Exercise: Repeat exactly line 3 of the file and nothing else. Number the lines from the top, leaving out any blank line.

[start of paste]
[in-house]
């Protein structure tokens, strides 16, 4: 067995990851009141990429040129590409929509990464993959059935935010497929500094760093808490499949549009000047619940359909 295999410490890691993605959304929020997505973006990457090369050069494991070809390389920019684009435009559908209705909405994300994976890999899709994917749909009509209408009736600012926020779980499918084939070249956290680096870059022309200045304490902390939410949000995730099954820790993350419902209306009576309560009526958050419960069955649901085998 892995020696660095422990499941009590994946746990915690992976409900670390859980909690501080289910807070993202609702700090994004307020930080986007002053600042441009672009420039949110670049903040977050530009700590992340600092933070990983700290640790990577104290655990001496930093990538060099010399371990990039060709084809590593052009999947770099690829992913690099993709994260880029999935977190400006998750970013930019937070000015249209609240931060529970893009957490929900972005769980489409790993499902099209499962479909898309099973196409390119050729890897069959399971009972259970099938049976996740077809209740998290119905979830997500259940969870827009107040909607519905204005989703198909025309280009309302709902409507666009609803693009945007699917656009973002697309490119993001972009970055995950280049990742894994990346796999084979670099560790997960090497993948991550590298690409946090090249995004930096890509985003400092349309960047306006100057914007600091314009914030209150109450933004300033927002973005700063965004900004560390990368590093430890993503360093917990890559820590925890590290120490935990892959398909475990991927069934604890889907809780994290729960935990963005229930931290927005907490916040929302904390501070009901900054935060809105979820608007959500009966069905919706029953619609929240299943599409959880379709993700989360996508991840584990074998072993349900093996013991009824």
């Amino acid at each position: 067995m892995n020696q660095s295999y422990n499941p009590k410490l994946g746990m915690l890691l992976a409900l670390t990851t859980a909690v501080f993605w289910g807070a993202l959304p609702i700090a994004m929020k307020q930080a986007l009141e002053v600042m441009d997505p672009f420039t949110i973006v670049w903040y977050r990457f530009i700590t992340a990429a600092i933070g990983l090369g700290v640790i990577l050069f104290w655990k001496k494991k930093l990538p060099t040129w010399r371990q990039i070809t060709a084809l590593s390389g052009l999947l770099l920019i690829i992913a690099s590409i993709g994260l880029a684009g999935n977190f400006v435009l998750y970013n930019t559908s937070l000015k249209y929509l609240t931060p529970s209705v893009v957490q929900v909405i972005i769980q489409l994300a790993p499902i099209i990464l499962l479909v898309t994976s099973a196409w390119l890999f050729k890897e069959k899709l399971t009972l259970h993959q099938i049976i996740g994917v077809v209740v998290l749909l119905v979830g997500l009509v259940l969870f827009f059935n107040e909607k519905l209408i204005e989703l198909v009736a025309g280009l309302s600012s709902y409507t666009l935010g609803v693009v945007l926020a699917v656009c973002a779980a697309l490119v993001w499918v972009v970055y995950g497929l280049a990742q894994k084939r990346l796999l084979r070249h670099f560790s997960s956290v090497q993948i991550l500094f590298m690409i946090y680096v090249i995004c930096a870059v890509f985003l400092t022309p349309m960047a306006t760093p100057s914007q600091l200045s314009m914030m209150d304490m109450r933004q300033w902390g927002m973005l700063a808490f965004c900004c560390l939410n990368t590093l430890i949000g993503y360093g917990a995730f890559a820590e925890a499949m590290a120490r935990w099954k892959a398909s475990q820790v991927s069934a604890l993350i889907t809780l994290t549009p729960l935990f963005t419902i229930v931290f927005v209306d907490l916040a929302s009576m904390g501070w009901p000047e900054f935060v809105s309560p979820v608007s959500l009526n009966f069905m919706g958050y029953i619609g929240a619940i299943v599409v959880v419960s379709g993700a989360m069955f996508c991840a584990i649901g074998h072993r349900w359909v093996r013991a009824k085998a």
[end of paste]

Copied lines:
């Amino acid at each position: 067995m892995n020696q660095s295999y422990n499941p009590k410490l994946g746990m915690l890691l992976a409900l670390t990851t859980a909690v501080f993605w289910g807070a993202l959304p609702i700090a994004m929020k307020q930080a986007l009141e002053v600042m441009d997505p672009f420039t949110i973006v670049w903040y977050r990457f530009i700590t992340a990429a600092i933070g990983l090369g700290v640790i990577l050069f104290w655990k001496k494991k930093l990538p060099t040129w010399r371990q990039i070809t060709a084809l590593s390389g052009l999947l770099l920019i690829i992913a690099s590409i993709g994260l880029a684009g999935n977190f400006v435009l998750y970013n930019t559908s937070l000015k249209y929509l609240t931060p529970s209705v893009v957490q929900v909405i972005i769980q489409l994300a790993p499902i099209i990464l499962l479909v898309t994976s099973a196409w390119l890999f050729k890897e069959k899709l399971t009972l259970h993959q099938i049976i996740g994917v077809v209740v998290l749909l119905v979830g997500l009509v259940l969870f827009f059935n107040e909607k519905l209408i204005e989703l198909v009736a025309g280009l309302s600012s709902y409507t666009l935010g609803v693009v945007l926020a699917v656009c973002a779980a697309l490119v993001w499918v972009v970055y995950g497929l280049a990742q894994k084939r990346l796999l084979r070249h670099f560790s997960s956290v090497q993948i991550l500094f590298m690409i946090y680096v090249i995004c930096a870059v890509f985003l400092t022309p349309m960047a306006t760093p100057s914007q600091l200045s314009m914030m209150d304490m109450r933004q300033w902390g927002m973005l700063a808490f965004c900004c560390l939410n990368t590093l430890i949000g993503y360093g917990a995730f890559a820590e925890a499949m590290a120490r935990w099954k892959a398909s475990q820790v991927s069934a604890l993350i889907t809780l994290t549009p729960l935990f963005t419902i229930v931290f927005v209306d907490l916040a929302s009576m904390g501070w009901p000047e900054f935060v809105s309560p979820v608007s959500l009526n009966f069905m919706g958050y029953i619609g929240a619940i299943v599409v959880v419960s379709g993700a989360m069955f996508c991840a584990i649901g074998h072993r349900w359909v093996r013991a009824k085998a």